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Ancient and modern

How to get away with being a tyrant

16 February 2019

9:00 AM

16 February 2019

9:00 AM

Last week, in an effort to understand what that left-wing hero Nicolás Maduro, President of Venezuela, must be suffering, Hieron, tyrant of Syracuse, explained to his court poet Simonides why the life of a tyrant was such a misery. Simonides here spells out how Hieron can turn the situation round.

Simonides began by making a crucial distinction between activities that made one hated and those that garnered gratitude. This was the key to success: outsource the former and direct one’s attentions to the latter. So Hieron should give to others the responsibility for handing out punishments and penalties. Building on this sound principle, he should then concentrate solely on encouraging citizens to do good by offering magnificent prizes and rewards for outstanding work. That made financial sense: as Simonides pointed out, the rich already paid out vast fortunes to put on games, plays and chariot races merely for the glory of winning. But Hieron would be putting his money behind a galvanised citizenry and his own security.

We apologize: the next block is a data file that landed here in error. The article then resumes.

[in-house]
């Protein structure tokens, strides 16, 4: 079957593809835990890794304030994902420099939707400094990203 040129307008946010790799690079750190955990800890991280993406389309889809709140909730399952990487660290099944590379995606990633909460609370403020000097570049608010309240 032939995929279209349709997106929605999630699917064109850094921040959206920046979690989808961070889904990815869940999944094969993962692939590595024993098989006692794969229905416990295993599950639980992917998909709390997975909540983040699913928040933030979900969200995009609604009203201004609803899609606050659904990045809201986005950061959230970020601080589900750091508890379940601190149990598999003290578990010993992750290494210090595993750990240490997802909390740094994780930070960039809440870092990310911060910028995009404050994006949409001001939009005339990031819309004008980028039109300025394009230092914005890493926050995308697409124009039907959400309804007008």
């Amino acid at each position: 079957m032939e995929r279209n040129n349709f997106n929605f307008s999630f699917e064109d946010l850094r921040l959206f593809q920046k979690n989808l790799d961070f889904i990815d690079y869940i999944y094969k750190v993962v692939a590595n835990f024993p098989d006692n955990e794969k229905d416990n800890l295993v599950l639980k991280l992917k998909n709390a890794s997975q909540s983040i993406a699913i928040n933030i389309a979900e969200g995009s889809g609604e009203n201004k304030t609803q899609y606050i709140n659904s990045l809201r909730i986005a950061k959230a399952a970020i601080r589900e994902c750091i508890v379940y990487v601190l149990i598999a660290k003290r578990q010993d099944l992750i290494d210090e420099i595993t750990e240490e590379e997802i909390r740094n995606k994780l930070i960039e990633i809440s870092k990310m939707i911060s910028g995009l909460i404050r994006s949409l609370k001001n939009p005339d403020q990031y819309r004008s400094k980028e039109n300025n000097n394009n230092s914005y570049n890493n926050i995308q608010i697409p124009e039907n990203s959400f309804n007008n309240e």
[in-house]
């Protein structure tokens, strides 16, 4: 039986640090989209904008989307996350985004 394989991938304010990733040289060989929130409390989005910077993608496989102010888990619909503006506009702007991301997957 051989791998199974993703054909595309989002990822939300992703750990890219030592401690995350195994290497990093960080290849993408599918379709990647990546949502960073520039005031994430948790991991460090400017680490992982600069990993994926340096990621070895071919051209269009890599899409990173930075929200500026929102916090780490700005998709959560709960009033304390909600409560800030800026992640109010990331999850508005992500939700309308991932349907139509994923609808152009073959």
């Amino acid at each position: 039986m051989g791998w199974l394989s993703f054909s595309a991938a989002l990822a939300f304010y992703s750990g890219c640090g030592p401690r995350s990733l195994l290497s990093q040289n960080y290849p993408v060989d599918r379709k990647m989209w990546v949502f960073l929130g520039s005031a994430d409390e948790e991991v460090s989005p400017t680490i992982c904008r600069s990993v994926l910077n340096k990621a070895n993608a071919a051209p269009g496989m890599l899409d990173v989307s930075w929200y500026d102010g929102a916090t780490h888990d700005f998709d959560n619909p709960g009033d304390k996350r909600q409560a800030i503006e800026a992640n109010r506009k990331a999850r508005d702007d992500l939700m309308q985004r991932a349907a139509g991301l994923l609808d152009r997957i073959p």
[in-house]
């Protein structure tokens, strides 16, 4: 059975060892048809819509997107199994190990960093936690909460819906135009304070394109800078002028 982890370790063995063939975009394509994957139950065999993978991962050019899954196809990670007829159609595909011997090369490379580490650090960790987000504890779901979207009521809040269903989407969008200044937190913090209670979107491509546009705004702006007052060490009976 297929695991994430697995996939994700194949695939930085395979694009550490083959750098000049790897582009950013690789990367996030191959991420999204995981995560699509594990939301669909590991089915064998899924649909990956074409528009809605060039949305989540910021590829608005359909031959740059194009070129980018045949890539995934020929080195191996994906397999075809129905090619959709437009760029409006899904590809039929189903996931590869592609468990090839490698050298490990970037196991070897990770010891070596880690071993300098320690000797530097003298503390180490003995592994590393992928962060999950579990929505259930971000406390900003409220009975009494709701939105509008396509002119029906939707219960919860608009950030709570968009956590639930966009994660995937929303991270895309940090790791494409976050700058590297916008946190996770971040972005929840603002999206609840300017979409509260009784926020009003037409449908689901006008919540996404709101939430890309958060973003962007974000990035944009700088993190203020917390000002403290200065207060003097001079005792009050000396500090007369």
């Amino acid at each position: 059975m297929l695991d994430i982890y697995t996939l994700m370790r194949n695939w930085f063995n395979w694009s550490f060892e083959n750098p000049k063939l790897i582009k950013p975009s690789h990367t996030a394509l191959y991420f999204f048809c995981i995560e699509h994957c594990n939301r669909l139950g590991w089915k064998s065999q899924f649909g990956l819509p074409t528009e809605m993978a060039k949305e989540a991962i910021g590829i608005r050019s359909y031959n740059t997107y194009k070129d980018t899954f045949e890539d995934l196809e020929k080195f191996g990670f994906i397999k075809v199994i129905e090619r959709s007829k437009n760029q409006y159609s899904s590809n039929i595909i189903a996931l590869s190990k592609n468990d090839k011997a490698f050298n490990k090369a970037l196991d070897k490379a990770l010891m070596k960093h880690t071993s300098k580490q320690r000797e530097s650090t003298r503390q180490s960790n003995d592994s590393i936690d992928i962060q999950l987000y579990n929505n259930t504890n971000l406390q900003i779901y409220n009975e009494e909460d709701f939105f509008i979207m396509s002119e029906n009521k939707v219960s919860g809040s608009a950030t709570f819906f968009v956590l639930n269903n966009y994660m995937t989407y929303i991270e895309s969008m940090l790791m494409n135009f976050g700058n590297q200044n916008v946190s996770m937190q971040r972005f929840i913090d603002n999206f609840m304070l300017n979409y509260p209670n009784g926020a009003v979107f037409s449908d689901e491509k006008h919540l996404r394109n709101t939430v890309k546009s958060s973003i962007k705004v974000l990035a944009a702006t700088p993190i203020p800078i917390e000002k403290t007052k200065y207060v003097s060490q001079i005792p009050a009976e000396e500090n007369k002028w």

So, said Simonides, Hieron must offer largesse for smart regiments, courage in battle and skill in negotiations. Such incentives would also apply to agricultural production, trade and all useful innovations of whatever sort, resulting in a rise in general prosperity.

Fair enough, said Hieron, but what about the hated mercenaries that I employ to defend me? Simonides replied that bodyguards were needed, but he should take the broader view and order them to serve the whole community: they should be instructed to protect everyone from criminal elements; secure the property and livestock of farmers; and keep an eye open for enemy attack. Again, do not build luxury palaces for yourself but public amenities for all; and make your rivals not your own citizens but other states, and show them who is best. In sum, ‘consider the whole country your estate, all citizens your friends and outdo all in benevolence’.

So: problem solved for El Presidente. It also suggests a model for collaborative government: let the party in power outsource the rough stuff to other parties and put all their energies into the vote-winning measures. Only difficulty: are there any?


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